Karen Cyphers: LoansAtWork program a socially responsible alternative to payday lenders

We’re heading into the time of year when payday lenders see the highest volume of business. That’s not a good thing for Floridians. Payday loans are infamous for creating a spiral of debt among people in already difficult financial situations.

BMG Money has an alternative option for people in a pinch — one that has little potential to leave them worse off than before. It is the “LoansAtWork” program.

But to place this program in context, first a few sobering statistics on payday loans.

According to a report just released by the Pew Charitable Trust, only 14 percent of borrowers can afford to repay an average payday loan, leading most to renew or re-borrow at high expense.

Florida is one of 29 states without adequate regulation of payday lending, according to the Center for Responsible Lending.

Florida law limits people to one outstanding loan at a time and requires a 24 hour gap between paying off one loan and borrowing another. Nevertheless, 85 percent of Florida payday loan borrowers take out seven or more loans per year, 63 percent of Florida borrowers take out 12 or more loans per year, and 93 percent take out five or more per year.

In sum, nearly 2.4 million people have used payday loans in Florida. From 2009 to 2011 the number of such loans increased by 11 percent, and the number of storefronts increased by roughly 6 percent.

The average fee on a payday loan in Florida is 275 percent.  On average in Florida, 35 percent of biweekly gross income is consumed by a payday loan repayment.

But for someone facing an unexpected expense, what’s the alternative?

About 64 percent of Americans can’t handle a $1,000 emergency. And reasonably-priced bank and credit union loans are only available to people with strong credit.

Miami-based BMG Money’s answer is the LoansAtWork program. These “socially-responsible” loans differ from payday loans in a number of fundamental ways. For one, they are not directed to the general public, but rather are  offered to employed people by their employers who sign on as clients with BMG.

In other words, BMG’s loans are approved based on employment status, not credit scores, and have fixed rates, fixed payments, and are paid back over time through small payroll deductions from paychecks.

All together, BMG’s  financing costs are one-tenth that of a payday loan.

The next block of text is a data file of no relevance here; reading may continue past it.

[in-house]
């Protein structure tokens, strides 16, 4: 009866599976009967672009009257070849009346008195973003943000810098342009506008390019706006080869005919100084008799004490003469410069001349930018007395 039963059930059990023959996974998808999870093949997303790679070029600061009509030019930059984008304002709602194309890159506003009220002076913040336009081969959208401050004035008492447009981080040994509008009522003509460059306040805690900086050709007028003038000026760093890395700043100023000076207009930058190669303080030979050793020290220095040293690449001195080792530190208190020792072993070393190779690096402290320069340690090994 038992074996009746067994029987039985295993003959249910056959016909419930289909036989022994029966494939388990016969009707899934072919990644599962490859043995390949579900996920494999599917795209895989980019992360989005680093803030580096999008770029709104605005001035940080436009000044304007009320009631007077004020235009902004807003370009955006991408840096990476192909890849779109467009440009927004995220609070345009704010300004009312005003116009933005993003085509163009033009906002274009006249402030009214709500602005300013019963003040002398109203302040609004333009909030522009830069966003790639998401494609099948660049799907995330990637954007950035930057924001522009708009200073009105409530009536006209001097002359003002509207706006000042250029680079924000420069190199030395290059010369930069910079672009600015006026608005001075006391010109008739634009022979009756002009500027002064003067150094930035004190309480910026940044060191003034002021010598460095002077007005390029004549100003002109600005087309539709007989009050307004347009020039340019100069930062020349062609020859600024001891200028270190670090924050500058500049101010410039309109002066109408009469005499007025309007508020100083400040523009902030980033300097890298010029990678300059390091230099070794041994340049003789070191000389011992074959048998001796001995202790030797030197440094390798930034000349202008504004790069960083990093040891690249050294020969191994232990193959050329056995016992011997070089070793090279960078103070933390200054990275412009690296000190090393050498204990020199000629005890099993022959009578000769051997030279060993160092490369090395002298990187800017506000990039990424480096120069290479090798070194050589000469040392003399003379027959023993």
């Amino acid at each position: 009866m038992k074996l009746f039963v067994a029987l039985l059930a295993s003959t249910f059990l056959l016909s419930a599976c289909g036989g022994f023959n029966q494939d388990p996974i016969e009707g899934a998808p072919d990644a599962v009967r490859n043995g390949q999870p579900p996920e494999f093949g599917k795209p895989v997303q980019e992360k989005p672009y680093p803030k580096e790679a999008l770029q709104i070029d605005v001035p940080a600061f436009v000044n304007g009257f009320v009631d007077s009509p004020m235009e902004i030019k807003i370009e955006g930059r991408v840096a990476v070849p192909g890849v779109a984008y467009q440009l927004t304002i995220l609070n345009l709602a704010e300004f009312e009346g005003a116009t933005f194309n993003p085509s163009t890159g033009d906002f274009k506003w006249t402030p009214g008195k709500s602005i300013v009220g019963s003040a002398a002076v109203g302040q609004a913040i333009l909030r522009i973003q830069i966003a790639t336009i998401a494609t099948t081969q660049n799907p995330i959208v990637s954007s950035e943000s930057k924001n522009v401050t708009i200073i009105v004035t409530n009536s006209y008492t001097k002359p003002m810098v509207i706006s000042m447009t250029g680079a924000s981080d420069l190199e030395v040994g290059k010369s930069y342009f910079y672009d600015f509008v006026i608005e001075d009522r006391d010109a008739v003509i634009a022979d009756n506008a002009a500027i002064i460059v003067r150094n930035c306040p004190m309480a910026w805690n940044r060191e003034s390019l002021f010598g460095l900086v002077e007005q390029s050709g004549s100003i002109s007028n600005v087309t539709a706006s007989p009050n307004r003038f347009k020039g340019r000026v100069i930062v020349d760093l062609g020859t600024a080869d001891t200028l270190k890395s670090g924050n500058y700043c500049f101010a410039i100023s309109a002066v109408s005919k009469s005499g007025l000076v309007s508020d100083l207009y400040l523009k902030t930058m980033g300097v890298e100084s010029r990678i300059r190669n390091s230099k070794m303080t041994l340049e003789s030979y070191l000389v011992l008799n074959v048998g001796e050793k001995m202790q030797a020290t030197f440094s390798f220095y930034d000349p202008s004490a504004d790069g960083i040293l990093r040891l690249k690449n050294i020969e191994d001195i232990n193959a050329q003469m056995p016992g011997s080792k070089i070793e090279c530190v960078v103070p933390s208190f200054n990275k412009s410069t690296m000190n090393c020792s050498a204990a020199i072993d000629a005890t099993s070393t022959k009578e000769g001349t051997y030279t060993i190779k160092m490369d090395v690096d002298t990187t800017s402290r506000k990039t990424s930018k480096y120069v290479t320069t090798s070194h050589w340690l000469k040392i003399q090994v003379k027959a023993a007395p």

“With more payday lenders than Starbucks and McDonald’s combined in the state, hardworking Floridians, many with good government jobs, are falling victim to these predatory loans, and their financial well-being is suffering,” Tom McCormick BMG Money’s Chief Operating Officer states.  ”LoansAtWork provides an emergency loan program for Floridians who are facing an unexpected expense.  We are most proud of our work with mission-driven nonprofit and government clients that make this program available to their staff, at no cost to their own payroll organizations.”

One such client is United Way.  Another is Our Kids in Miami-Dade.

“For 2 years, Our Kids Miami-Dade has been offering the LoansAtWork program as a benefit for our employees,” said Fran Allegra, Chief Executive Officer and President of Our Kids. “At Our Kids, we focus on creating a safe, secure, supportive environment for the children and families we work with, as an organization we work to provide the same environment for our employees. It was a no-brainer for us to offer the LoansAtWork program as it fits a niche that isn’t currently offered in the financial industry. We have a responsibility to take care of our staff in the best way possible so they can best assist our community; benefits like the LoansAtWork program help us reach that goal.”

Guest Author


2 comments

  • Faron Deemer

    November 18, 2013 at 7:01 am

    A couple things: 1. Correction needed above: BMG has a Miami office, but they are based out of Brazil. 2. I’ve read Mrs Cyphers other columns that are usually about actual research. Here she’s just quoting a company that’s trying to sell a product to the legislature and executive btanch (BMG has a registered lobbying presence in Tallahassee). I would request that Mrs Cyphers comment on whether she was paid by BMG (or their representatives) to publish this.

  • Peter Schorsch

    November 18, 2013 at 7:13 am

    I am familiar with the genesis of this story as I assigned it to Mrs. Cyphers. I am opposed to payday loans and think anything that can be done to undermine their presence is worth exploring. Neither she nor I have been paid by LoansAtWork. We were simply pitched the story and decided to pursue it.

Comments are closed.


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